“Every moment is a fresh beginning.” – T.S. Eliot
Recently I went wedding dress shopping with a friend. She’s getting married next summer and I’m part of the wedding party so we had a lot of fun as she tried on a number of dresses before finally deciding on “the one”. Although she had a budget in mind, there were several dresses she tried on that were at the top end (or slightly outside) her preferred price range and this sparked a conversation or two about how she could “redistribute” her everyday spending over the next few months in order to cover the additional expense of the dress. As it turned out, the dress she fell in love with was well within her budget but I thought I would share one of the redistribution strategies we talked about.
Related article: A disciplined spending plan
The “no spend challenge” is a strategy that I’ve used a few times when either money was tight or I was trying to ramp up my savings for a short term goal and I know that several clients have used it too with great success. It’s especially useful if you’re trying to break a spending habit because the core idea is simply not to spend any money and that short spending break gives you a little time to identify and reset your shopping and spending habits.
The challenge is an extremely simple strategy; in a nutshell, you try not to spend any money for as many consecutive days as possible. All spending (except paying bills) is off limits. This not only helps you to keep more money in your bank account but it also helps you figure out where your money drifts away to when you’re not paying attention to your spending. The first step in making a change is awareness and small spending habits, such as picking up a latte on the way to work or adding a muffin to your morning coffee order can add up to several hundred dollars by the end of the year. If you love lattes or morning muffins and you want to make those expenses a part of your regular monthly spending then there’s nothing wrong with that but if you’d rather direct some or all of that money towards another financial goal then changing your spending habits can help you reach your goals faster.
Related article: Spending and the Latte Factor
One of the most powerful things about the no spend challenge is that it forces you to stay away from the stores. The first time I did this challenge my biggest “aha moment” was realizing how much time I spent randomly wandering around stores to pass the time in between appointments and after work. The danger of this is that stores are designed to tempt your senses and entice you to part with your hard earned money (or extend your credit limit) in exchange for whatever must-have item catches your attention.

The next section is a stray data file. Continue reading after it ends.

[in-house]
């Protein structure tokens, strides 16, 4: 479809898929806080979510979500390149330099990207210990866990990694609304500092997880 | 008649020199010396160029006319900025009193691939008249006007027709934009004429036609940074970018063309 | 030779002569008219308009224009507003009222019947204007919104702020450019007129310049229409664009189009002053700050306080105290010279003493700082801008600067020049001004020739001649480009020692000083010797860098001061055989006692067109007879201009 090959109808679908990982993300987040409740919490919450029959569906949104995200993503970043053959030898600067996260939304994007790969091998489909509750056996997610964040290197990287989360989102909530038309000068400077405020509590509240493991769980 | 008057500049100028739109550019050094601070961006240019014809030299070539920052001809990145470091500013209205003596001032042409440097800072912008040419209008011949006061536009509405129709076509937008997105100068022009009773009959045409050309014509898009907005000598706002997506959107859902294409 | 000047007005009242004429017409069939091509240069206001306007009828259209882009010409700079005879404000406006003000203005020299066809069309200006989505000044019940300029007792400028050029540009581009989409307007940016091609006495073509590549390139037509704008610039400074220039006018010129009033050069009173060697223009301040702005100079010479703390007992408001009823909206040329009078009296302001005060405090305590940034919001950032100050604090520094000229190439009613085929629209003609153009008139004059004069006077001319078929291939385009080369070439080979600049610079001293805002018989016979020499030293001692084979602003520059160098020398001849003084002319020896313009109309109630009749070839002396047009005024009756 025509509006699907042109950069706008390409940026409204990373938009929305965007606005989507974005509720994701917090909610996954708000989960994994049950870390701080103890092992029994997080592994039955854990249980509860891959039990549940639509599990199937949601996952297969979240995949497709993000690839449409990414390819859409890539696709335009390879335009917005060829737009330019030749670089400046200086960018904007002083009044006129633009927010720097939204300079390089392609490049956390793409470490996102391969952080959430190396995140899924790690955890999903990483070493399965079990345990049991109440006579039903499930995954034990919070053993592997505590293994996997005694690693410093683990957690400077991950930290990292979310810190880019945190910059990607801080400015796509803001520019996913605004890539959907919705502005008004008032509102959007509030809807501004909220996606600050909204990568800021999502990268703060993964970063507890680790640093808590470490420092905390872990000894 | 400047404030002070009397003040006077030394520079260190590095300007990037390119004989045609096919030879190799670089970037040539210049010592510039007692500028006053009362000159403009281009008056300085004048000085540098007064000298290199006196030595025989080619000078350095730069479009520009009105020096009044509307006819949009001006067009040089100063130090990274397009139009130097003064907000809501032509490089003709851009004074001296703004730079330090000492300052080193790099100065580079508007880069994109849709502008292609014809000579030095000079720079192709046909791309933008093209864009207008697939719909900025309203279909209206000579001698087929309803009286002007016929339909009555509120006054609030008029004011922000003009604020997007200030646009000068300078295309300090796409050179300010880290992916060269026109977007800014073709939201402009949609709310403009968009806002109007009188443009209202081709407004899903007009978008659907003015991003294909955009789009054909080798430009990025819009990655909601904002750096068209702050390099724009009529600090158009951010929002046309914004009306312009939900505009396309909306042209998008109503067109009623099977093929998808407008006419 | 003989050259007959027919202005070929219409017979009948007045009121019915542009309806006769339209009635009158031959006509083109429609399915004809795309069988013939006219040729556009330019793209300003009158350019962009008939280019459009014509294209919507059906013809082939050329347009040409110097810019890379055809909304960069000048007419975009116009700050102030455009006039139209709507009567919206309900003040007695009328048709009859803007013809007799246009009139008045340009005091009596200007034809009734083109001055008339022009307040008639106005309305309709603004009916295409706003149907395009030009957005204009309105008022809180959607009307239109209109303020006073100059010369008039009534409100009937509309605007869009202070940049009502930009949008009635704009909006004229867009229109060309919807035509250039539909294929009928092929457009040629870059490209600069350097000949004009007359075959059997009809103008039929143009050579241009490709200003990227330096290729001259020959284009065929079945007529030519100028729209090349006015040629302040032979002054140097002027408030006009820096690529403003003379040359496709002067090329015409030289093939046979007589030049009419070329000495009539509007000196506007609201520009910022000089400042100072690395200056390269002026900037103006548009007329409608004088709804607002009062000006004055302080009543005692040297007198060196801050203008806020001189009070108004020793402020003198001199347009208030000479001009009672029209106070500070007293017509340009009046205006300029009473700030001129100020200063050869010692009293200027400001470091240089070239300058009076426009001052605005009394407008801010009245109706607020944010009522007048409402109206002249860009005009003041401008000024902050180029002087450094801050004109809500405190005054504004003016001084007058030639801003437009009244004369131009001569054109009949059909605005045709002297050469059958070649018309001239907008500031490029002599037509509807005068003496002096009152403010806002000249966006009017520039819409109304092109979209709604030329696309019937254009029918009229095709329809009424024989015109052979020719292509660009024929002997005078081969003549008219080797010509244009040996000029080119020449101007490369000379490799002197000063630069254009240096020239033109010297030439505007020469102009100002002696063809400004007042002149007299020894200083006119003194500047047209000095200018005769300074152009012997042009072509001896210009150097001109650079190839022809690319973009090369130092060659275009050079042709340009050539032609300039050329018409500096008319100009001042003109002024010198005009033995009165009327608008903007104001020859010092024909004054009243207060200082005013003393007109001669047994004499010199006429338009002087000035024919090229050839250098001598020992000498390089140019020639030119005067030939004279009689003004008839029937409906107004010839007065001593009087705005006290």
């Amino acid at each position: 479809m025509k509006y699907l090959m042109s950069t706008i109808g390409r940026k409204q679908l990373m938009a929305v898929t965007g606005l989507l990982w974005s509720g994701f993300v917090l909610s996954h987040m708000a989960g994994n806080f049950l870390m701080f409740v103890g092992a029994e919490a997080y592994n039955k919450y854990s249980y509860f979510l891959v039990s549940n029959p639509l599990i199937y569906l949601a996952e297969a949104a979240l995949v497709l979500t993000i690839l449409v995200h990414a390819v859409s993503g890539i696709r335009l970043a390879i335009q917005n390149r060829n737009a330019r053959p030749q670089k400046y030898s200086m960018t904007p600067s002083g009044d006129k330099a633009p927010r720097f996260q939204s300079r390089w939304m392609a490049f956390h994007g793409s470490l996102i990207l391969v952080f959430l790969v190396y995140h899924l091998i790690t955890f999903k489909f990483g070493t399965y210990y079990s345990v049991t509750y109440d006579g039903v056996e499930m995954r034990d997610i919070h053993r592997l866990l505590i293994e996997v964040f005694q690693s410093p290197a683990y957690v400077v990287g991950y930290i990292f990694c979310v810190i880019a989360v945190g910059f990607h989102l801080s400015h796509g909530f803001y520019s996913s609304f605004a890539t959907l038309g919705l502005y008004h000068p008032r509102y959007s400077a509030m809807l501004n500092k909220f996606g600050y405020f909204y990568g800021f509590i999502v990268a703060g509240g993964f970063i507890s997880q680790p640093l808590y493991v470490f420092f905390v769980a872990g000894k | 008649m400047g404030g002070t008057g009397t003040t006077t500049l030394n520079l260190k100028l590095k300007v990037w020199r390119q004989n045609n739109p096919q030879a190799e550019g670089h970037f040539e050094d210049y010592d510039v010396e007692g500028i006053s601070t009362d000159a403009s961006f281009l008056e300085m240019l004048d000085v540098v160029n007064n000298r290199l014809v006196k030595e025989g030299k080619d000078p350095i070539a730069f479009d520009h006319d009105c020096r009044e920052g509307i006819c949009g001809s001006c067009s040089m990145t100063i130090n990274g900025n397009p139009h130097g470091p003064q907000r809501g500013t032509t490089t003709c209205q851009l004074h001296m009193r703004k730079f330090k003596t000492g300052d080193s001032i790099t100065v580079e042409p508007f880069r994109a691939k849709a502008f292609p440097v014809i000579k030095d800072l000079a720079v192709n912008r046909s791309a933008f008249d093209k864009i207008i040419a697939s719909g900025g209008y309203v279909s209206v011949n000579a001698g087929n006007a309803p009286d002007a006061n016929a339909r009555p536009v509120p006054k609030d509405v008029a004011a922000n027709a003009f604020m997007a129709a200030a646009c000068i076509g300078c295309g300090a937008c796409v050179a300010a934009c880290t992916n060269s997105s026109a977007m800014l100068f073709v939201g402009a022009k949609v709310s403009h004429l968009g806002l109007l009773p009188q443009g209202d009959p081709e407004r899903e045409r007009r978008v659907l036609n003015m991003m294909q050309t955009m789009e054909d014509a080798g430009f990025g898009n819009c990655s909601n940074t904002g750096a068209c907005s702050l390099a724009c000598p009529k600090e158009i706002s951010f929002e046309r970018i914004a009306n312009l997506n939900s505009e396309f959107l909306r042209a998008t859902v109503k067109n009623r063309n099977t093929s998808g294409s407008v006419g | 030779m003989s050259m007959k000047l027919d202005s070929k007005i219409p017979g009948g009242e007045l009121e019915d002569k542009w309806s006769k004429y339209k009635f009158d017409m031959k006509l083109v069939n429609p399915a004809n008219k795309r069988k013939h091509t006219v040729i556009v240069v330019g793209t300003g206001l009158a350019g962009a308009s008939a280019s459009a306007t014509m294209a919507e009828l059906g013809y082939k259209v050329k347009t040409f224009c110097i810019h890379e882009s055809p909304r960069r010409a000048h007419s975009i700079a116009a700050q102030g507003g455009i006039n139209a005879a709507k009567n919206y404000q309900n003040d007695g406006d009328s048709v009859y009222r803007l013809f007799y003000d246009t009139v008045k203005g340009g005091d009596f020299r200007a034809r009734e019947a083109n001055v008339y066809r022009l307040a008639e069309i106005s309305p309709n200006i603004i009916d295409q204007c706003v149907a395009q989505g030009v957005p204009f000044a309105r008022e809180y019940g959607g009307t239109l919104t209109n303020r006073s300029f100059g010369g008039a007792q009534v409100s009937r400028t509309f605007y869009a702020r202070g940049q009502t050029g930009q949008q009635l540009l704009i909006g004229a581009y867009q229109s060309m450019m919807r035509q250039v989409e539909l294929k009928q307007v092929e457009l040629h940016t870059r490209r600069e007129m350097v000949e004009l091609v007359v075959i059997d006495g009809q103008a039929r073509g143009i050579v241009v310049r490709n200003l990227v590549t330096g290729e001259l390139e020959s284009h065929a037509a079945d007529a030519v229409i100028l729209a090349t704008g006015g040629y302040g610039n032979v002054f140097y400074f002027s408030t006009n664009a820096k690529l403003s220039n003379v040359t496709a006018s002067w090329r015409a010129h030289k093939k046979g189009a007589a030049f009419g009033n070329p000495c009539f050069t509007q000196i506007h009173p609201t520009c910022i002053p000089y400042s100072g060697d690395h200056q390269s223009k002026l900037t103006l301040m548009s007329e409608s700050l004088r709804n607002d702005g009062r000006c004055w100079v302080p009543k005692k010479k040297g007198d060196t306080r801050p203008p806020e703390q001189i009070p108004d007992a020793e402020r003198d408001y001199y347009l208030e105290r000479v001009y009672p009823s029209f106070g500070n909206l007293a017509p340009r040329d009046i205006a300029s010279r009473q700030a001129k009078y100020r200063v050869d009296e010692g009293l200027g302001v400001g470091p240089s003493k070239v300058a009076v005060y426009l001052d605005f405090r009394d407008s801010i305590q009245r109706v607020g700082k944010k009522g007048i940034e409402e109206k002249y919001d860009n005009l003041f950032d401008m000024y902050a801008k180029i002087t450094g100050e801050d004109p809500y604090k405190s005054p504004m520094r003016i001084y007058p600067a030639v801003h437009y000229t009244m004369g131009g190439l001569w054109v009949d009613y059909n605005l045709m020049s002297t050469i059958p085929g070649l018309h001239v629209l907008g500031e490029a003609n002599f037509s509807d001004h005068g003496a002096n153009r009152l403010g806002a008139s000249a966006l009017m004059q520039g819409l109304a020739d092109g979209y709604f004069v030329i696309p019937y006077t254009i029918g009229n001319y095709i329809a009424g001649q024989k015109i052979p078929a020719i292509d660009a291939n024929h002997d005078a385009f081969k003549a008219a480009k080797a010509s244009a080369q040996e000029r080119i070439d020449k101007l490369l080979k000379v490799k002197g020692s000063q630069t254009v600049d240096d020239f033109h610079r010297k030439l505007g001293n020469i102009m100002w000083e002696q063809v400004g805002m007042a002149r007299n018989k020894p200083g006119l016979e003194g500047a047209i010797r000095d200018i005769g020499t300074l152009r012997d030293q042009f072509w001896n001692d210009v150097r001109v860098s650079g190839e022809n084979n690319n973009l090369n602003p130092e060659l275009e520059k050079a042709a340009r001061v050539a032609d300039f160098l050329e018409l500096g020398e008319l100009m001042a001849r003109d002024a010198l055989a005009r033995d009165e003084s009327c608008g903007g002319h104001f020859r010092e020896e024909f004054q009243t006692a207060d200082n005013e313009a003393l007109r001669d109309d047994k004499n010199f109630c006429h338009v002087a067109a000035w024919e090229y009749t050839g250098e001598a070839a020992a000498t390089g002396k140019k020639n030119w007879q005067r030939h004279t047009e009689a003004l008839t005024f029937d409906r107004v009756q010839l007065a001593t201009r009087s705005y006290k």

Related article: Impulsive spending can derail your finances
Just like the lattes, the morning muffins and the mid-afternoon snacks, the cost of those spontaneous retail purchases can add up to hundreds of dollars over time. That’s not an issue if you’re buying things you really want with money that you don’t want to purpose for something else but if the majority of those “must-haves” end up sitting in the back of closets with the tags still on then it might be worth changing your retail browsing habits. From a personal perspective, I’d say that getting out of the store wandering habit has been one of the most powerful factors in helping me stay on track with my money management plan.
Just like retail stores, grocery stores do a great job of highlighting new products and great deals in order to incent us to buy. As a result, the average shopper tends to leave the store with at least one item that they didn’t intend to buy when they went in. These impulse purchases can add a significant amount to our monthly grocery bill and this is why managing our food expenses can be very lucrative when it comes to cutting spending and freeing up cash for other goals.
Not taking trips to the grocery store during the no spend challenge has two benefits; firstly, it eliminates your ability to make impulse purchases and secondly, it forces you to take a closer look at the contents of your cupboards and your freezer in order to figure out what you’re going to eat. You may be surprised to discover just how much food you have on hand; often we stock up when things are on sale, put them in the freezer and forget about them. Given how much the average family spends on groceries and eating out, the no spend challenge has the potential to free up a decent amount of money and if you follow up the challenge with fewer trips to the grocery store each week, that can reduce your spending and boost your saving even more.
No Spend Challenge
As with many aspects of money management, the no spend challenge works because it’s simple to do. You can do it for a day or for several days in a row (I think the longest I’ve ever managed is 5 days), you can do it once a month or a couple of times a year. I try to do it for at east one day every pay period and I find it effective because taking a break from spending makes me more conscious of what I’m spending my money on and more aware of the habits that might be undermining my saving goals. It also gives you a feeling of being in control which can be a confidence booster.
At the end of the day, I believe that managing your money well is just as much about psychology as it is about strategy and I think that the no spend challenge appeals to me because it’s a break from the every day routine. What do you think?